Rapture Of The Bosses

Posted , by Ray Lesserin Categories: Ray Lesser Editorialstagged: boss, employee, employment, family, healthcare, technology, work, workplaceLeave a Comment
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As the boss, I get to tell everybody at my company exactly what to do. And they get to tell me exactly where I can go.

The truth is that nobody here at Funny Times really listens to what I tell them. I mean, they act like they’re listening – they’re all great actors. They stare at me and nod agreeably. They take notes on their legal pads. They send follow-up memos and confirmations and clarifications. Then they do exactly what they want to do.

Look, I’m not complaining. I’m very happy that they do what they do, because somehow the work gets completed, we make our deadlines, and the customers keep laughing at our products. Bills get paid, phones get answered, and initially crazed building inspectors leave our office smiling, full of homemade brownies. We stay in business, and I even get a paycheck for all my hard work bossing people around and having them do what they were going to do anyway.

I don’t think that I am that atypical of a boss. The dirty little secret of business is that, for the most part, everything would move along about the same in most companies if all the bosses were to suddenly disappear. If there were some sort of Rapture of the Bosses and the 400,000 most nagging, bullying, yelling, hard-ass, bossy bosses were to vanish into the sky, or to some bossy off-shore, tax-free paradise filled with golf courses, trophy wives, Swiss bank accounts, and chauffeur-driven limos, all the employees left behind wouldn’t even bat an eyelash. They’d just keep doing their jobs and, in all likelihood, do them even better than before, without the scary guys on the top floor perpetually threatening to disrupt their lives and livelihoods. Overall, the economy would have the bosses’ one percent of the pie to redistribute and reuse in any way it saw fit. And since their one percent is equal to over 40 percent of all there is, everyone else would get a raise. Workers could go out and spend that money on new shoes and cars and Star Wars Death Star ice cube trays and all the other things that people spend money on if they have any, and this in turn would create even more income and jobs.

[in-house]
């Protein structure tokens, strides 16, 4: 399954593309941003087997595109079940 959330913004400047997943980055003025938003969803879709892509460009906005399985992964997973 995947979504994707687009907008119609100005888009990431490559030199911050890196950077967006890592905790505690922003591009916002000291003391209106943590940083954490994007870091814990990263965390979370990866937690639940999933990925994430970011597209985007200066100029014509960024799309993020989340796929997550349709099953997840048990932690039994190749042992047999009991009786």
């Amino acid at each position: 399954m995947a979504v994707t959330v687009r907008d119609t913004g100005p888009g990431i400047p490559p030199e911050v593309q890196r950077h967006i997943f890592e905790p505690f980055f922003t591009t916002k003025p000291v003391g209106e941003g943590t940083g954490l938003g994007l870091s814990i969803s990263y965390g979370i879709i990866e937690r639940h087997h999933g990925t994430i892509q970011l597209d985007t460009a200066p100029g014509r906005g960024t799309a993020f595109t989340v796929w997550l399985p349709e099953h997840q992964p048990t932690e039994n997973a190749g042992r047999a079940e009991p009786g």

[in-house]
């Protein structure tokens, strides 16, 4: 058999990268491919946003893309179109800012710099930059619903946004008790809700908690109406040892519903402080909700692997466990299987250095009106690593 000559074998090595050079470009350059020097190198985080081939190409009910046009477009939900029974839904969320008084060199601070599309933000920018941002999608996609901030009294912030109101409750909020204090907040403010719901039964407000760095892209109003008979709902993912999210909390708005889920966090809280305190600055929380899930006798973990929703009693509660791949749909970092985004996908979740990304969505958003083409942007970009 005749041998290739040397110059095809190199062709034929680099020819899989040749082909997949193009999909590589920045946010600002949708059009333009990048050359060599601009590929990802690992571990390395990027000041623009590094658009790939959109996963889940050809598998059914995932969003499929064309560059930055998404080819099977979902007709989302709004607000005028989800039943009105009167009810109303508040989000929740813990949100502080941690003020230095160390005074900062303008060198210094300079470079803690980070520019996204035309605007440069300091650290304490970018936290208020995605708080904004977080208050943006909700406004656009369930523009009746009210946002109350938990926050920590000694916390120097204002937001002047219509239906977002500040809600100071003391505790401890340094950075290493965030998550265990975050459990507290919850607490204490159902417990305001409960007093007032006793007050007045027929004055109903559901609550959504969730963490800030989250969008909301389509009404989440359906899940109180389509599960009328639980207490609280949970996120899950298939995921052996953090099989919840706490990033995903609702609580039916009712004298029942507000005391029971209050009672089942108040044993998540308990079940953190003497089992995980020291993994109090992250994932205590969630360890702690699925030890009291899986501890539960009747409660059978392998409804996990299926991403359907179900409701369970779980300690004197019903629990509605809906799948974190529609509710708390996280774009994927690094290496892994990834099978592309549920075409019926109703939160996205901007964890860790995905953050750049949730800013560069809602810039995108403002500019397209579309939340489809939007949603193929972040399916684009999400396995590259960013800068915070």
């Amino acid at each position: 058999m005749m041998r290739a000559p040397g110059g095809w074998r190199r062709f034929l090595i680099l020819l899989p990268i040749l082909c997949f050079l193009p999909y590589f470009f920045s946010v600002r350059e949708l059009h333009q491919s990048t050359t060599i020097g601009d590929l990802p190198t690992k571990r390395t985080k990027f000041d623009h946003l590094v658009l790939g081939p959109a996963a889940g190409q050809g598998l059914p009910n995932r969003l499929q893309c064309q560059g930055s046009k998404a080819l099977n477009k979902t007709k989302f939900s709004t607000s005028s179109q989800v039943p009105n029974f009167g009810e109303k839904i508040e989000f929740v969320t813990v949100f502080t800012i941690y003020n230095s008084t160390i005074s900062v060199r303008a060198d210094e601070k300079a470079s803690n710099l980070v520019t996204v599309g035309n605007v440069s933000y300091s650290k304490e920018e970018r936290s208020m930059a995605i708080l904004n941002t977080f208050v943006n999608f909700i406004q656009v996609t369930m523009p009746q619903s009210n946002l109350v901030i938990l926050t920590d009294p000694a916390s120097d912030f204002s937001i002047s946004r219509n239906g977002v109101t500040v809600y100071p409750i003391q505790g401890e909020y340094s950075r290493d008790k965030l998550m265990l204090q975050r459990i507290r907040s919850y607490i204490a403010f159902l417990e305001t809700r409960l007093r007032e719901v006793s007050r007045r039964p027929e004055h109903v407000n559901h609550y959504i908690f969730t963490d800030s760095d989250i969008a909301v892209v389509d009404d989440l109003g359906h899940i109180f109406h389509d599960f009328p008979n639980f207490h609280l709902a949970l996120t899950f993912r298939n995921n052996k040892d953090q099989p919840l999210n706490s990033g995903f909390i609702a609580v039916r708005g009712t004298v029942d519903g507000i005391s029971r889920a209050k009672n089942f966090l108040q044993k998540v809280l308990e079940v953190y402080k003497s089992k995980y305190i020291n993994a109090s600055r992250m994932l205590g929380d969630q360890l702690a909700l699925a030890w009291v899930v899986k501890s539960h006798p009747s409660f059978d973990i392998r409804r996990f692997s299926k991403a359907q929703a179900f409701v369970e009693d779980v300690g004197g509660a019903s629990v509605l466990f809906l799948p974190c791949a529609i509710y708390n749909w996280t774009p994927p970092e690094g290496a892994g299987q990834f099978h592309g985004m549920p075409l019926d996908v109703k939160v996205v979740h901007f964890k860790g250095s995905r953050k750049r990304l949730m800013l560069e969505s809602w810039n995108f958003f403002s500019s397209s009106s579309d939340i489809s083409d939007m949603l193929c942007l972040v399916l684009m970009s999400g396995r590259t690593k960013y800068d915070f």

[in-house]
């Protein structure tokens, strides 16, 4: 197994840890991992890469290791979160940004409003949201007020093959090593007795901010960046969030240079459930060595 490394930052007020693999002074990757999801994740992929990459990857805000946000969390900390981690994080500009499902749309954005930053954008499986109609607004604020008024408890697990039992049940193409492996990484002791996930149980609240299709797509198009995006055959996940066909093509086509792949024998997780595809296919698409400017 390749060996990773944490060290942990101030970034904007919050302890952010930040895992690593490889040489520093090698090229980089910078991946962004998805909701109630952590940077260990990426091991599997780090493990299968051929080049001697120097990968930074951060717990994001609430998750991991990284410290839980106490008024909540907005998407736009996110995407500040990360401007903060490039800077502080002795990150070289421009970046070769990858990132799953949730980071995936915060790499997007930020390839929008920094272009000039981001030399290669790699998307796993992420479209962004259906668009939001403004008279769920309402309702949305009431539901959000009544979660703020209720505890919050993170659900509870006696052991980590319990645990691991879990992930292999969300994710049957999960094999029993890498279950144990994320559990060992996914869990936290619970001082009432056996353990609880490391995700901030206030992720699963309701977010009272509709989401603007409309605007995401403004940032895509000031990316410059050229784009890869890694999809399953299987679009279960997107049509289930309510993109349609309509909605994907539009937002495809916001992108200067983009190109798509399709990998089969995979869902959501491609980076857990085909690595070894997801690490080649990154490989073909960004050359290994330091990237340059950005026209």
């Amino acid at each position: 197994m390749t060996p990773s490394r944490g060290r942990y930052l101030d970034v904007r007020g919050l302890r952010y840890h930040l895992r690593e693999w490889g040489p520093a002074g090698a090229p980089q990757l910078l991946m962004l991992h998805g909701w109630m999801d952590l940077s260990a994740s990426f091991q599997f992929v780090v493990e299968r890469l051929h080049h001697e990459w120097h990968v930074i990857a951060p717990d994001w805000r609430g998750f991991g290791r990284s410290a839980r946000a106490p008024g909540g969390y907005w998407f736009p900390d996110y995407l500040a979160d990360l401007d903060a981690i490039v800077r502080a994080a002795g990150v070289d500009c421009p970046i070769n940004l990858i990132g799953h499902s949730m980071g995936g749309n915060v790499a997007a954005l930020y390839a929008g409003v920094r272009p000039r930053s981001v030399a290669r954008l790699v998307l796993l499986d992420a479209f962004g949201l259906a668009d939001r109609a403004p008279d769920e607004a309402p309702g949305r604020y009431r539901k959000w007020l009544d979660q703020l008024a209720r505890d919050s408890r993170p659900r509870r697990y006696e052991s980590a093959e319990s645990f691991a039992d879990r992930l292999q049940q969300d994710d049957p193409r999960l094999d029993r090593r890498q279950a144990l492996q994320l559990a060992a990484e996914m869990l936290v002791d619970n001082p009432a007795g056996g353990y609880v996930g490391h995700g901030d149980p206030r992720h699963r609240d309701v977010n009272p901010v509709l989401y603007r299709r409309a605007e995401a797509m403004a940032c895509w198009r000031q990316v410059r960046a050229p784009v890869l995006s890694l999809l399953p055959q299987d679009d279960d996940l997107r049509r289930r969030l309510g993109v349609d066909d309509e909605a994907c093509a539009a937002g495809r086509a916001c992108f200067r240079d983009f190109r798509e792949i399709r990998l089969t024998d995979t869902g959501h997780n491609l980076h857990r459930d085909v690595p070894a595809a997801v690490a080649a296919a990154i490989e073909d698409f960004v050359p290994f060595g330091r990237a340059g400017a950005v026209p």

No, the boss is not nearly as indispensable as he thinks he is. Fortunately, in most companies, the employees recognize this. The intermediaries – the bosses’ managers and secretaries and assistants – do their best to keep the boss from knowing what is really going on, because if he knew, he’d probably just do something that would gum up the works. He’d try to institute another of his brilliant four-in-the-morning-and-couldn’t-sleep ideas of how to totally re-invent the company and the whole enterprise would go down the tubes in a matter of months. So the employees just keep telling him what he wants to hear, keep acting like they’ve been following his brilliant orders, keep giving him glowing reports. And as often as possible, they arrange trips for the boss to go out of town to conferences and meetings with other bosses, whose assistants are also doing their best to keep the boss placated and out of town so that the rest of the company can get their work done.

The assistants have developed a very fine system to keep the bosses occupied and out of trouble. They have them all serve on a series of interlocking boards of directors. These boards meet regularly and listen to long-winded presentations about vitally important matters and then vote to do whatever it is the managers advise them to do. In exchange for their monthly travel and few hours of staying awake at these meetings, the bosses get rewarded with extra gobs of money, and stock options, and goodie bags, but best of all, they are kept occupied and out of the hair of the people who do the real work.

Personally, I am not at this level of boss-dom. When the top 400,000 paid bosses in the world are suddenly raptured away, I will still be slogging into my office and complaining that nobody left any coffee in the pot for me. And one of my employees will say, “Don’t worry, we’ll make a fresh pot just for you.” Then an hour or so later, I’ll remember that I still didn’t get any coffee and I’ll go and see that the pot is empty again. And I’ll think, “Oh hell, I’ve been drinking too much coffee lately, anyway. I’m glad they forgot to tell me it was ready.” Because my employees always seem to know what I want before I do.

Posted , by Ray Lesserin Categories: Ray Lesser Editorialstagged: boss, employee, employment, family, healthcare, technology, work, workplaceLeave a Comment
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